I'm not sure what you mean by this.
I have a terrible memory and I don't keep all my pms.
But I think you are saying that I pmed you saying not to double post?
And knowing that it is, we seek what it is... ~ Aristotle, Posterior Analytics, Chapter 1

Offline Mr. Fahrenheit

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Re: Community Problems

Reply #28 on: February 15, 2014, 03:48:41 pm
In my experience on another site which I've written a somewhat in depth tutorial for pixel art, even if you have numerous tutorials or blanket critiques that one would hope all the less skilled pixelers would read and understand, you will still always have to say the most basic critique over and over again. Whether this is because they don't feel like reading all that and don't have that great an interest in pixelling yet, or if they just don't understand how it relates to their own artwork, you will always have to say "more contrast, less colors," etc. However, while the repetition of these basic level critiques will always be necessary, I have noticed that as time goes on people that I have given in depth critiques and edits on understand a lot more, obviously, and they start giving out the basic critiques that I once said to them, referencing me.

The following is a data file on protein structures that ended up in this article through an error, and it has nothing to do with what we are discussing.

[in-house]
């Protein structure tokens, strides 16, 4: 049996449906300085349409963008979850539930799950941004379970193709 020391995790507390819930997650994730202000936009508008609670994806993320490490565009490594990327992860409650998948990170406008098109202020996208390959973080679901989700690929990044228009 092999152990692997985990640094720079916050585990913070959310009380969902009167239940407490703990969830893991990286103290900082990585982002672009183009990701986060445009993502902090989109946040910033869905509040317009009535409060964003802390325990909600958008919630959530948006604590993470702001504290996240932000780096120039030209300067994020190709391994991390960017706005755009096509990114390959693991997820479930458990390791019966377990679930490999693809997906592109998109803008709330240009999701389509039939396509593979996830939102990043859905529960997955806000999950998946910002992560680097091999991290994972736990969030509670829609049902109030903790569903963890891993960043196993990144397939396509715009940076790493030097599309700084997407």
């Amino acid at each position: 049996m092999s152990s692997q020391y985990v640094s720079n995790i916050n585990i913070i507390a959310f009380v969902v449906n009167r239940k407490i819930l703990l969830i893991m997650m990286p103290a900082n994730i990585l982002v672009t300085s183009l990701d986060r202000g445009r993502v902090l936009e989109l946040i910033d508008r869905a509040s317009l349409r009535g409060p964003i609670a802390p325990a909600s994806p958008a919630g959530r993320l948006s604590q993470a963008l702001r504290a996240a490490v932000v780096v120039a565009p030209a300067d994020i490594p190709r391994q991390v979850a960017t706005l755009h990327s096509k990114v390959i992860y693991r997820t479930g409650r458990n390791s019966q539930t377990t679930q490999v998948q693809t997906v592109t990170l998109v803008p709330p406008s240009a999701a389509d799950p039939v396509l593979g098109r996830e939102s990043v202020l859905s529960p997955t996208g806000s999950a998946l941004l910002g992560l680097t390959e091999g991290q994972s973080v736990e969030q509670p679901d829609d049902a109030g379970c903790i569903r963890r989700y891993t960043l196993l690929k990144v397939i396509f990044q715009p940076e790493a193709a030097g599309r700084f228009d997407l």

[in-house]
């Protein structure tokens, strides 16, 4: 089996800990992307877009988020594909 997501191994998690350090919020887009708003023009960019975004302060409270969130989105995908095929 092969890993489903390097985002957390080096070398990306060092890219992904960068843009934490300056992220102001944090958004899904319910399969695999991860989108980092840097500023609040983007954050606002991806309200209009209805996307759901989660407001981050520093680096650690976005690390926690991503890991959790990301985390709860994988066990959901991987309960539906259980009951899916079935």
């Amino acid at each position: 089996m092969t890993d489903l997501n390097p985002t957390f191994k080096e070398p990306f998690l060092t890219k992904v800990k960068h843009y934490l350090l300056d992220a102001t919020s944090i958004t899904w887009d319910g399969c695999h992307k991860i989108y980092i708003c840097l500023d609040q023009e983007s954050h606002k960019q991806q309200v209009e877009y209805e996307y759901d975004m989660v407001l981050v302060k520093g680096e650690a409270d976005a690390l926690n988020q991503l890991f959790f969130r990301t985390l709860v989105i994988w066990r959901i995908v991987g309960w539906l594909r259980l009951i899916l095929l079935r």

So basically, I'd say that as the newer pixellers get critique, while the older members of this site may still perceive them as new, they perceive themselves as a sort of middle "age" that has more enthusiasm and time in some cases then professional pixellers. So should their critique be disregarded and the critique of the professionals be the only thing that one can yearn for. In essence most critique will always be just repeating something you heard years ago or whatever, so why should it matter if Helm or I say it.